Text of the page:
Print Finishing Techniques

Print Finishing Techniques

In a world where every business is competing for attention, print is an effective tool in making a good first impression – and print finishing can either make or break a design.

Print finishing is the work that’s done to printed products once the ink has dried. From making your product more attractive to giving it extra protection, there are plenty of print finishing techniques to ensure you get the effect that you want.

Here’s a rundown of the 9 most popular print finishing techniques:

Cutting & Creasing

Cutting & Creasing

Products often need to be cut and creased after printing so they can be folded more easily. Cutting is mostly done by guillotine, but die-cutting is also used.

With die-cutting, a punch made of cutting blades is fitted to the machine, the paper is loaded and the punch is lowered to do the cutting. Creasing is used to assist folding and prevent cracking and uses the same technique as die-cutting, but with blunt blades.


Die-cutting is a great way to help you achieve the image you want, fast. Shapes, tabs or designs are cut out of the paper using a steel-edged die.

Even if it’s just a simple rounded corner, die-cutting helps grab the audience’s attention and is commonly used on corporate stationery such as folders, business cards and brochures.



Lamination gives a solid print finish with a modern and elegant feel. It adds a thin layer of protective plastic that offers water and tear-resistance and can have a gloss, matt or satin finish.

Gloss laminates tend to contrast photos and images better and are sharper. Matt is more toned down and is similar to varnish. Satin offers glare-reducing qualities and provides a soft sheen.



Encapsulation provides extra protection and durability and makes documents water resistant. It involves placing the sheet inside a rigid strong plastic pouch and heating it, resulting in the product having a sealed plastic border.

It’s perfect for menus, signs, placemats or anything that’s used outdoors, is going to be regularly handled or needs extra coverage.


Ideal for brochures and magazine covers, varnishing enhances printing and provides a protective layer.

The most common type of varnish is gloss aqueous, which makes printed images stand out and look more appealing. Other types include matt aqueous (less glossy), silk (moderately subtle and glossy) and machine sealing. Spot UV varnishing is commonly used to enhance images and text.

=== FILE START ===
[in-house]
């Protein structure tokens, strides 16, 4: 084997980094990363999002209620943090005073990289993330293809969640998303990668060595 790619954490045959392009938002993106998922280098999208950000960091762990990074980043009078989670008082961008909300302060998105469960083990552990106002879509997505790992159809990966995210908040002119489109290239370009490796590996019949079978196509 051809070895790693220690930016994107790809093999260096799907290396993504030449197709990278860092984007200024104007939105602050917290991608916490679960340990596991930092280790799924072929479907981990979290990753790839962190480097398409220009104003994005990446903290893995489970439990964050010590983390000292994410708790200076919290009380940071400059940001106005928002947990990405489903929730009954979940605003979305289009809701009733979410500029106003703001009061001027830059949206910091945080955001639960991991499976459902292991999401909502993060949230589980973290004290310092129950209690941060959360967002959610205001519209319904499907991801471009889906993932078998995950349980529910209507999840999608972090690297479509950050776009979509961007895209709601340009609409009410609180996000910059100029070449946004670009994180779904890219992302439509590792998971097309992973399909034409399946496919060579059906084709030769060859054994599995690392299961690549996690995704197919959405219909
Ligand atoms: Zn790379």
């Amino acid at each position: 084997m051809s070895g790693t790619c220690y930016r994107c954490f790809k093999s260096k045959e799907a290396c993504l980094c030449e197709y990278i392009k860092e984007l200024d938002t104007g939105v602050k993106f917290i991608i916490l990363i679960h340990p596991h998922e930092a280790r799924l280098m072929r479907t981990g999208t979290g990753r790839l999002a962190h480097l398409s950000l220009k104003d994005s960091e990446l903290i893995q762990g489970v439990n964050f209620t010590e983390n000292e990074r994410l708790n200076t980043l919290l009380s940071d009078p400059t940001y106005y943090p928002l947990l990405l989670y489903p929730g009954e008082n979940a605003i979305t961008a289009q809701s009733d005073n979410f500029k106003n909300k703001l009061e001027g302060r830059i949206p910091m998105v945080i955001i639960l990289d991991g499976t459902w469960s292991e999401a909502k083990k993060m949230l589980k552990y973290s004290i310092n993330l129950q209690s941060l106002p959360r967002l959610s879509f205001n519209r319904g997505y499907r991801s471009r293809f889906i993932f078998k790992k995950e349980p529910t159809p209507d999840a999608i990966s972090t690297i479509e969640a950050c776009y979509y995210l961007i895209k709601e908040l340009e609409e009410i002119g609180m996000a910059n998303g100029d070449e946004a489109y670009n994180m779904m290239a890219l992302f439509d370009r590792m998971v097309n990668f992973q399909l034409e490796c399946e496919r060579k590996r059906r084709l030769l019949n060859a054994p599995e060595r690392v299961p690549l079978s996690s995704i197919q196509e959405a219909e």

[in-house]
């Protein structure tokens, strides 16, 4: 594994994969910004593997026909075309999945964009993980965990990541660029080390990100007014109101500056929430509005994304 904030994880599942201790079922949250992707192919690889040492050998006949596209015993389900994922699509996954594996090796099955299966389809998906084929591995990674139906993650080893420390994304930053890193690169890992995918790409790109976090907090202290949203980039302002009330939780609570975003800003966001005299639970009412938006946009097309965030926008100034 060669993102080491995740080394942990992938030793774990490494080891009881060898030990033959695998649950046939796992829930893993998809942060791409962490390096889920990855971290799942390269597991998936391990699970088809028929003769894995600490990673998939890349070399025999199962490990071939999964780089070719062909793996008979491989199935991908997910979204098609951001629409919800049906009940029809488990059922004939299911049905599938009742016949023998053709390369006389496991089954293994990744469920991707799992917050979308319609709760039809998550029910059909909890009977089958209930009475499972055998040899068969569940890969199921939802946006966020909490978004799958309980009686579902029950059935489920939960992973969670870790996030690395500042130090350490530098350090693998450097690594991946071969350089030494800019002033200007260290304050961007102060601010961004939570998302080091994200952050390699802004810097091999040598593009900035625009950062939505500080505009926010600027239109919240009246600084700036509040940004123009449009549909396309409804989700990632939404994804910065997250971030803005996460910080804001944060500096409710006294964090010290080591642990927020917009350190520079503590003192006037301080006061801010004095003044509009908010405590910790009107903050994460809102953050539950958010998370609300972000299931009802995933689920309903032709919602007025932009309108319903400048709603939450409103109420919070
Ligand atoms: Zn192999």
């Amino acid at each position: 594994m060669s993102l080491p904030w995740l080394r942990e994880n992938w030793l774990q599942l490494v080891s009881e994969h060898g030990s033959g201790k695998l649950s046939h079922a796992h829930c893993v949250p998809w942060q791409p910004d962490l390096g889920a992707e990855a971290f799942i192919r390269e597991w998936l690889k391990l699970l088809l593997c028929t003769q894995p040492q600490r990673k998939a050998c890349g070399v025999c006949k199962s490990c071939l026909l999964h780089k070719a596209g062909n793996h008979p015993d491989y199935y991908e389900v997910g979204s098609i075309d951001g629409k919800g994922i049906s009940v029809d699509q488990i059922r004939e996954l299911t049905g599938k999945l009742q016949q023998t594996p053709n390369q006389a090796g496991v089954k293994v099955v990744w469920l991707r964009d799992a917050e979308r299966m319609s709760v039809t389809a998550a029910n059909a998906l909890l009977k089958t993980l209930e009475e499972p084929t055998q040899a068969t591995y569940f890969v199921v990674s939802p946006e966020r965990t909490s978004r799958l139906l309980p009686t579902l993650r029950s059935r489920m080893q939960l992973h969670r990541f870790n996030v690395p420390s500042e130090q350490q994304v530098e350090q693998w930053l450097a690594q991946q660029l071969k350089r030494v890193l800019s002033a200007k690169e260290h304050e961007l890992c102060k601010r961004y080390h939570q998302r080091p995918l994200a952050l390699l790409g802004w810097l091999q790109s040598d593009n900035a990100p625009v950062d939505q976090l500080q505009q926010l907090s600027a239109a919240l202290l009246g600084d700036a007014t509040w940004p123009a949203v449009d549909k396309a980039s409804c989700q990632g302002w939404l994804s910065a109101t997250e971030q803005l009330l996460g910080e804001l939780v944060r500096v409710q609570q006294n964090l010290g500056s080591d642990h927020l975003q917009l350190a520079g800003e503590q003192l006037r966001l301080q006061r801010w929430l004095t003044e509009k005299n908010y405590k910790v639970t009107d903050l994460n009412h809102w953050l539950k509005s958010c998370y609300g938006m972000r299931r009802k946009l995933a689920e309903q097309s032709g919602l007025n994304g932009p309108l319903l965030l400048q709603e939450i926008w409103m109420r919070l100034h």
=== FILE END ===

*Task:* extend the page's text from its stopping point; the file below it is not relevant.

Foiling can be added to parts of the design to create contrast and emphasis. It’s a technique where metallic foil is applied to the paper using a heated metal die and a foiling stamping machine.

Foiling is more effective when used with other techniques, such as embossing. Gold, silver, pigmented, holographic and security options are most common.


Embossing is the raising of particular parts of a page to create emphasis and texture. Physical depth is added to the original elements, thus creating shadows and highlights in the design. It’s distinctive and tactile in that embossed areas can be felt by the target audience.

Embossing is sometimes used in conjunction with other techniques to improve its effectiveness.



Dating back to 1439, debossing is one of the most ancient techniques.

In contrast to embossing, debossing involves a block template with a raised image that’s inked up and pressed onto the paper’s surface to recreate the image in reverse.

Debossing is ideal for adding physical depth, decoration and vintage effects.


Thermography produces a raised finish in selected areas and is often used in corporate stationery, packaging, folders, report covers and invitations.

Different thermographic powders give different finishes: metallic gives a metallic sheen; glitter powder gives a sparkling and dazzling effect; and fluorescent powder makes the coloured finish brighter and more vivid.